Reforestation to help Mexico restore watersheds, reduce floods and other benefitsLeave a Comment
April 26 2017 PRI
The semiarid Mexican city of Monterrey has two major challenges with water: either there is not enough of it, or there’s far too much. Improving and fixing the area’s infrastructure could cost billions. But a US environmental organization [The Nature Conservancy] has a far cheaper solution, and it’s getting rival corporations — like Coca-Cola and PepsiCo — to come together to pay for it….
….The government has a few choices. It could do nothing, take its chances. It could erect a bunch more barriers — that’s expensive. Or, it could try the cheaper approach that the Nature Conservancy is helping to develop: replant trees.
Dams still play a vital role, but …with more trees, you don’t need so many barriers. Trees retain water in the soil, and in their roots and branches. And unlike a dam, a healthy forest serves other functions, too. “It will also be improving air quality, and capturing, sequestering carbon as well,” Herron says. That helps to fight climate change, which is contributing to more intense storms.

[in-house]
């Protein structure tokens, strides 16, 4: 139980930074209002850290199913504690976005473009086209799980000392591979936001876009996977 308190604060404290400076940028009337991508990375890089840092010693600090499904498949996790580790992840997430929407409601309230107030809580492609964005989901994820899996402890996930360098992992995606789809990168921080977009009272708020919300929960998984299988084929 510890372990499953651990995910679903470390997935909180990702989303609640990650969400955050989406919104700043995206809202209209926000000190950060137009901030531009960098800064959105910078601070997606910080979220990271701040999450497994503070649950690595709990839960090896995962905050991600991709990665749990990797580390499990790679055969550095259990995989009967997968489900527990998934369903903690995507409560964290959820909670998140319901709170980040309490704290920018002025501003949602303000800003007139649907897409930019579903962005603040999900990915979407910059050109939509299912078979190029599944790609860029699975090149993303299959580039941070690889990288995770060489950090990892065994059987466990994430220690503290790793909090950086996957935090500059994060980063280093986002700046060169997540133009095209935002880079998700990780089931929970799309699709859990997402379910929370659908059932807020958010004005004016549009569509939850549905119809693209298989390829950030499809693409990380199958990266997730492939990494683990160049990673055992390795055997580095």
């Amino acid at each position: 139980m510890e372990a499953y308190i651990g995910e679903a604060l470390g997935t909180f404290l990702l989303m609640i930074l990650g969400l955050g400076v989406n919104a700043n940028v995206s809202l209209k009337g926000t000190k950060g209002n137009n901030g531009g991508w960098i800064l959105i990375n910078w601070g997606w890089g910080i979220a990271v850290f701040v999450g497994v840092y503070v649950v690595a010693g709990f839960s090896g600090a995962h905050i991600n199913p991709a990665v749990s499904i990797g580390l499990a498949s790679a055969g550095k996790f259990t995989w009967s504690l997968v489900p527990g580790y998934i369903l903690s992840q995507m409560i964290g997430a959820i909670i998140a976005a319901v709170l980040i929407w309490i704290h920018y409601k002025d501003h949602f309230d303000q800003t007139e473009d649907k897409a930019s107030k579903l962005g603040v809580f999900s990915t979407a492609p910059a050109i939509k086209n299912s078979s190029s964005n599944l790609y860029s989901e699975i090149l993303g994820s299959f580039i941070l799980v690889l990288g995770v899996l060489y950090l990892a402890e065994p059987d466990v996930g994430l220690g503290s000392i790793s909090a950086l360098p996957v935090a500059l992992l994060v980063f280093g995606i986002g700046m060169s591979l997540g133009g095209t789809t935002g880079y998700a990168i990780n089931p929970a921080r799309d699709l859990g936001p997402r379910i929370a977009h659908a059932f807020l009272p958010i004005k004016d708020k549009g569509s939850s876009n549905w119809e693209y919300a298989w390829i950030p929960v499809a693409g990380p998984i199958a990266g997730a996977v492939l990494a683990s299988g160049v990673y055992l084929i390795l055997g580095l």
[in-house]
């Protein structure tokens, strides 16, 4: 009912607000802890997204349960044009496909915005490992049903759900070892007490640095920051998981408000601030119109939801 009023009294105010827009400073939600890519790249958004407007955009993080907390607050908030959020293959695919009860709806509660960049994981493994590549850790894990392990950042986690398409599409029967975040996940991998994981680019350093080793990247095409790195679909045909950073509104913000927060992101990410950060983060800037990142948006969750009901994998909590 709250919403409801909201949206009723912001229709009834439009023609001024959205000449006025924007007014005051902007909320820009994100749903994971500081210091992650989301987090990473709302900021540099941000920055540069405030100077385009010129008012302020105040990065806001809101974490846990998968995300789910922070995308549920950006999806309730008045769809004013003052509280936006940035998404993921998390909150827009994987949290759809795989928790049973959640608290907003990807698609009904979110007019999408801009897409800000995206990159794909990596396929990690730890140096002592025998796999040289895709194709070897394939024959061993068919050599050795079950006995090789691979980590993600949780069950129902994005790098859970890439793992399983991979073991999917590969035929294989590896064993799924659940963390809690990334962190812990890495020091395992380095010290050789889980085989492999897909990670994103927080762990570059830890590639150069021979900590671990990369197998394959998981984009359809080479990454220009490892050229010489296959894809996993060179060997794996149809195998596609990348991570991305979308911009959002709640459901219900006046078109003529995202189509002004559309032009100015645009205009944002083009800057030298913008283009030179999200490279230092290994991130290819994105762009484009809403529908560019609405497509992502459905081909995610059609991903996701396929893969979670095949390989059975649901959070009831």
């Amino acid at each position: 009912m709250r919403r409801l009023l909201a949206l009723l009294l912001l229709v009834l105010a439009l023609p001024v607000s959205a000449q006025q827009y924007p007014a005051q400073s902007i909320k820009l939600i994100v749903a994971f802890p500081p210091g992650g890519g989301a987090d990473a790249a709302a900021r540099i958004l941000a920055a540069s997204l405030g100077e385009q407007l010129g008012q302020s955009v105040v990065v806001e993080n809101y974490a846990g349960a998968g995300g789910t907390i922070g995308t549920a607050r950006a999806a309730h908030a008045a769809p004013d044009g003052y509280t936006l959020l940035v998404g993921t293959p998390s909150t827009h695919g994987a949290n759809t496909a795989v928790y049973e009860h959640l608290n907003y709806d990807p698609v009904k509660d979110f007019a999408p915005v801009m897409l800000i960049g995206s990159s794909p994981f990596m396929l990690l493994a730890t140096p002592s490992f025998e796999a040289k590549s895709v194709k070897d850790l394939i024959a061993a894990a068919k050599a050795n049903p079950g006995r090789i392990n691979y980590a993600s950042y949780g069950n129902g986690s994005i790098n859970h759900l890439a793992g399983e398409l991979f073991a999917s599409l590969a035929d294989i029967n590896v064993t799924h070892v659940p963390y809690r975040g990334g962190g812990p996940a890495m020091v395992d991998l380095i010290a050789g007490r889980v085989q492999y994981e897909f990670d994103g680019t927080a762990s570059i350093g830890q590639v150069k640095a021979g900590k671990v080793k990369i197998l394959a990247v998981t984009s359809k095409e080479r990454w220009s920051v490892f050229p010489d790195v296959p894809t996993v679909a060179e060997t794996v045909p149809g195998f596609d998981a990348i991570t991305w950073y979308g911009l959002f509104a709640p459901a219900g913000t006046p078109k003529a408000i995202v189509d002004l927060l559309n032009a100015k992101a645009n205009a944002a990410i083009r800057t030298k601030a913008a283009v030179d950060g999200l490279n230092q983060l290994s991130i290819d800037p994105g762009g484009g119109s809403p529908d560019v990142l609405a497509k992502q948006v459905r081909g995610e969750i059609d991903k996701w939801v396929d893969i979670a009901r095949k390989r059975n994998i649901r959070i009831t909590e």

Trees also help filter water and replenish the aquafers in a dry area with a growing population… The Nature Conservancy has raised a few million dollars from corporate sponsors in Monterrey. Ultimately, they need close to $50 million to plant perhaps 100 million trees in deforested areas, spanning more than 500 square miles.
…corporate seed money is allowing them to fund pilot projects to show the government that this is a wise investment.
The Nature Conservancy is setting up similar “water funds” for troubled watersheds in 25 locations throughout Latin America and the US. It’s ultimately offering local governments this: a bargain. They’re using nature, and not huge infrastructure projects, to replenish groundwater, minimize flood risks, and fight climate change — for a fraction of the cost.